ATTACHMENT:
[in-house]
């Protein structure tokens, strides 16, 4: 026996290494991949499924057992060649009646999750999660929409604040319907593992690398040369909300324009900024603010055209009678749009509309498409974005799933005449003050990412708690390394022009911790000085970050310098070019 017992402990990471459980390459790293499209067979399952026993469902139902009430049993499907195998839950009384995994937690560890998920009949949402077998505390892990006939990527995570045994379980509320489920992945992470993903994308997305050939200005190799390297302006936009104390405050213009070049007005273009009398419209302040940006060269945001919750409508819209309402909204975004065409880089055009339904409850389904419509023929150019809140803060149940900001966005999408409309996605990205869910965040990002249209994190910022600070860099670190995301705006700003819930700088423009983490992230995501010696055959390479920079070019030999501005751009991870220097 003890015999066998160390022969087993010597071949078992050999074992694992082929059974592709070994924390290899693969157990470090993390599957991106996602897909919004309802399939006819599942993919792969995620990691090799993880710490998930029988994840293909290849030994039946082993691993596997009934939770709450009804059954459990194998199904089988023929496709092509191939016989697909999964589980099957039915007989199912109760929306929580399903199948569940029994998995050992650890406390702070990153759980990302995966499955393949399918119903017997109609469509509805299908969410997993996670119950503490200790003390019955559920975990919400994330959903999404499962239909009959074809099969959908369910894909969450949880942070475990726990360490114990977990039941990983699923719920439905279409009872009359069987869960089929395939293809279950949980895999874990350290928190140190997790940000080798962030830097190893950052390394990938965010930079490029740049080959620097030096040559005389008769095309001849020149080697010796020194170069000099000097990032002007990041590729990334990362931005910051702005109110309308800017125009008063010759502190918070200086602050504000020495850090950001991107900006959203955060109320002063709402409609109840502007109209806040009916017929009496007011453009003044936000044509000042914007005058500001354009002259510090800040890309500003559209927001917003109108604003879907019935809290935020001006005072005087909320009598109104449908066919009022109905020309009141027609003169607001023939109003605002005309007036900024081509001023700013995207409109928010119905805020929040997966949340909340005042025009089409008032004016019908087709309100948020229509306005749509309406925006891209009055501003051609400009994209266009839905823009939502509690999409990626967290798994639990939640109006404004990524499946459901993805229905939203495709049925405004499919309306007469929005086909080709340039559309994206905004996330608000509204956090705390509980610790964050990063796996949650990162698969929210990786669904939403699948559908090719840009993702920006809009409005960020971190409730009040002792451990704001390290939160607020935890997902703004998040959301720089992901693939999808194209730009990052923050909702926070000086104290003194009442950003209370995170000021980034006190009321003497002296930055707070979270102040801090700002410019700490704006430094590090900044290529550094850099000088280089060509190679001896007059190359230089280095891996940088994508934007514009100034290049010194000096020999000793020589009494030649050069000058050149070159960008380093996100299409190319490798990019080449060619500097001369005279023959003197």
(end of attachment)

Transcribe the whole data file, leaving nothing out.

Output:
[in-house]
């Protein structure tokens, strides 16, 4: 026996290494991949499924057992060649009646999750999660929409604040319907593992690398040369909300324009900024603010055209009678749009509309498409974005799933005449003050990412708690390394022009911790000085970050310098070019 017992402990990471459980390459790293499209067979399952026993469902139902009430049993499907195998839950009384995994937690560890998920009949949402077998505390892990006939990527995570045994379980509320489920992945992470993903994308997305050939200005190799390297302006936009104390405050213009070049007005273009009398419209302040940006060269945001919750409508819209309402909204975004065409880089055009339904409850389904419509023929150019809140803060149940900001966005999408409309996605990205869910965040990002249209994190910022600070860099670190995301705006700003819930700088423009983490992230995501010696055959390479920079070019030999501005751009991870220097 003890015999066998160390022969087993010597071949078992050999074992694992082929059974592709070994924390290899693969157990470090993390599957991106996602897909919004309802399939006819599942993919792969995620990691090799993880710490998930029988994840293909290849030994039946082993691993596997009934939770709450009804059954459990194998199904089988023929496709092509191939016989697909999964589980099957039915007989199912109760929306929580399903199948569940029994998995050992650890406390702070990153759980990302995966499955393949399918119903017997109609469509509805299908969410997993996670119950503490200790003390019955559920975990919400994330959903999404499962239909009959074809099969959908369910894909969450949880942070475990726990360490114990977990039941990983699923719920439905279409009872009359069987869960089929395939293809279950949980895999874990350290928190140190997790940000080798962030830097190893950052390394990938965010930079490029740049080959620097030096040559005389008769095309001849020149080697010796020194170069000099000097990032002007990041590729990334990362931005910051702005109110309308800017125009008063010759502190918070200086602050504000020495850090950001991107900006959203955060109320002063709402409609109840502007109209806040009916017929009496007011453009003044936000044509000042914007005058500001354009002259510090800040890309500003559209927001917003109108604003879907019935809290935020001006005072005087909320009598109104449908066919009022109905020309009141027609003169607001023939109003605002005309007036900024081509001023700013995207409109928010119905805020929040997966949340909340005042025009089409008032004016019908087709309100948020229509306005749509309406925006891209009055501003051609400009994209266009839905823009939502509690999409990626967290798994639990939640109006404004990524499946459901993805229905939203495709049925405004499919309306007469929005086909080709340039559309994206905004996330608000509204956090705390509980610790964050990063796996949650990162698969929210990786669904939403699948559908090719840009993702920006809009409005960020971190409730009040002792451990704001390290939160607020935890997902703004998040959301720089992901693939999808194209730009990052923050909702926070000086104290003194009442950003209370995170000021980034006190009321003497002296930055707070979270102040801090700002410019700490704006430094590090900044290529550094850099000088280089060509190679001896007059190359230089280095891996940088994508934007514009100034290049010194000096020999000793020589009494030649050069000058050149070159960008380093996100299409190319490798990019080449060619500097001369005279023959003197």